After an unseasonably warm week (including near-record heat on Monday), it cooled down enough to make working on the second planter bearable.  I started by dumping the soil we purchased last week—20 bags of it—into the planter, along with half of a bale of peat moss.  After stirring it around a bit and leveling it out, I estimated that it filled the planter to a depth of about five inches.  At that rate, we will need another 20 bags of top soil to reach the halfway point, after which we will start adding some compost into the mix.

For kicks, I made some rough estimates of how many bags of soil we will need to fill the planter to the top.  Using a plan area of four feet by 12 feet and a depth of 22 1/2 inches, I extrapolated that we will need 90 bags of soil in total.  To confirm this estimate, I measured a bag of soil; the approximate dimensions are 21” x 15” x 3”.  Using these measurements, the volume of a typical bag of soil is 0.547 cubic feet and dividing this into the volume of the planter—90 cubic feet—yields an estimate of 165 bags.  This is almost twice my other estimate; not the confirmation I was looking for.

Sometimes, approximate measurements are not good enough.  Using my estimate of 90 bags and the planter’s volume of 90 cubic feet, the volume of a 40-pound bag of soil would be one cubic foot.  This is a more believable number both in terms of practicality and marketability (I would be surprised to see a bag labeled as 0.547 cubic feet).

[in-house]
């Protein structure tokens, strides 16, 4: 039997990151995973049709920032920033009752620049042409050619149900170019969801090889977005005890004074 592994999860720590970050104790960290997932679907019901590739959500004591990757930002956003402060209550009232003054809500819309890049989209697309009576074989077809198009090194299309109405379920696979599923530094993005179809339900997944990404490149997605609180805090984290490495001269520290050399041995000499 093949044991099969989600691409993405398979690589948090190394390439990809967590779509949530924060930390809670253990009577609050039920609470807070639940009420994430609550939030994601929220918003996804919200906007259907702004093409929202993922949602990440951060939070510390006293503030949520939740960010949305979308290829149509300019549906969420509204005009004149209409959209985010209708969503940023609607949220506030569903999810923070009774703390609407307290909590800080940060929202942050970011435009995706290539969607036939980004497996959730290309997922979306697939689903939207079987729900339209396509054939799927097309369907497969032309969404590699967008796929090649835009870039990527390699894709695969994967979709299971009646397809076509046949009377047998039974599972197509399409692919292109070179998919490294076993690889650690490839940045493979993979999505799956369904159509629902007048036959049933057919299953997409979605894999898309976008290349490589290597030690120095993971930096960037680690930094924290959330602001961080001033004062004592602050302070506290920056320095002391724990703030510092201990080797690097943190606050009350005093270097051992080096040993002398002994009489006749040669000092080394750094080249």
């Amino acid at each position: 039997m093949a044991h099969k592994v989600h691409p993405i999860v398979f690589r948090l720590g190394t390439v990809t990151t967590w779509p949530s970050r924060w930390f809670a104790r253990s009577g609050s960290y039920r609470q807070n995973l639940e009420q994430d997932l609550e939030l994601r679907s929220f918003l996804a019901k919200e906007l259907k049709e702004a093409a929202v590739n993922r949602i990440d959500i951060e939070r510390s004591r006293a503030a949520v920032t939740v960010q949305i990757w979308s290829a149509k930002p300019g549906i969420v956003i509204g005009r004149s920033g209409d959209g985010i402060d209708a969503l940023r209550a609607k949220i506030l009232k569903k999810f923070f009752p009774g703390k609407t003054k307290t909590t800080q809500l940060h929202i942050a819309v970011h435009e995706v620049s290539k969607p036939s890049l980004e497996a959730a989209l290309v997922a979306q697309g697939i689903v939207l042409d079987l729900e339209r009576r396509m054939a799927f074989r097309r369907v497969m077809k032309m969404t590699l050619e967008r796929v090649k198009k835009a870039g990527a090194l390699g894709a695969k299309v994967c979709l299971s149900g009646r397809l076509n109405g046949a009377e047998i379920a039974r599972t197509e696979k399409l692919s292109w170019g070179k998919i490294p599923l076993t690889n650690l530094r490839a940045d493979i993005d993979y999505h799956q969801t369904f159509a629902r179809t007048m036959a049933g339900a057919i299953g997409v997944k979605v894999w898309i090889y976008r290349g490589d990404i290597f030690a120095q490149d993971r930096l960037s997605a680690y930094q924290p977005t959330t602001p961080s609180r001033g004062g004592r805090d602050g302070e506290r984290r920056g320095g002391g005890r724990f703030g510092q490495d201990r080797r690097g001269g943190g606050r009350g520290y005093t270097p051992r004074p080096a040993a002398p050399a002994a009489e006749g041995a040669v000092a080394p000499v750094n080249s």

Assuming unit volume and bag dimensions of 21” x 15”, I calculated that the thickness of a bag would be around 5 1/2”; increasing the bag size to 22” x 16”, I got a thickness of about 5”.  This may have been the thickness of the bag when it was first filled.  After being stacked on pallets, shipped, and then stored for who knows how long, the bags got compressed to the 3” thickness I measured.  That’s my hypothesis, anyway.

We made a run to the Plant Depot and picked up another 20 bags of top soil.  After emptying the bags into the planter and leveling it out, the depth of soil was about 10 inches.  We seem to be on track for 90 bags of soil when we’re done.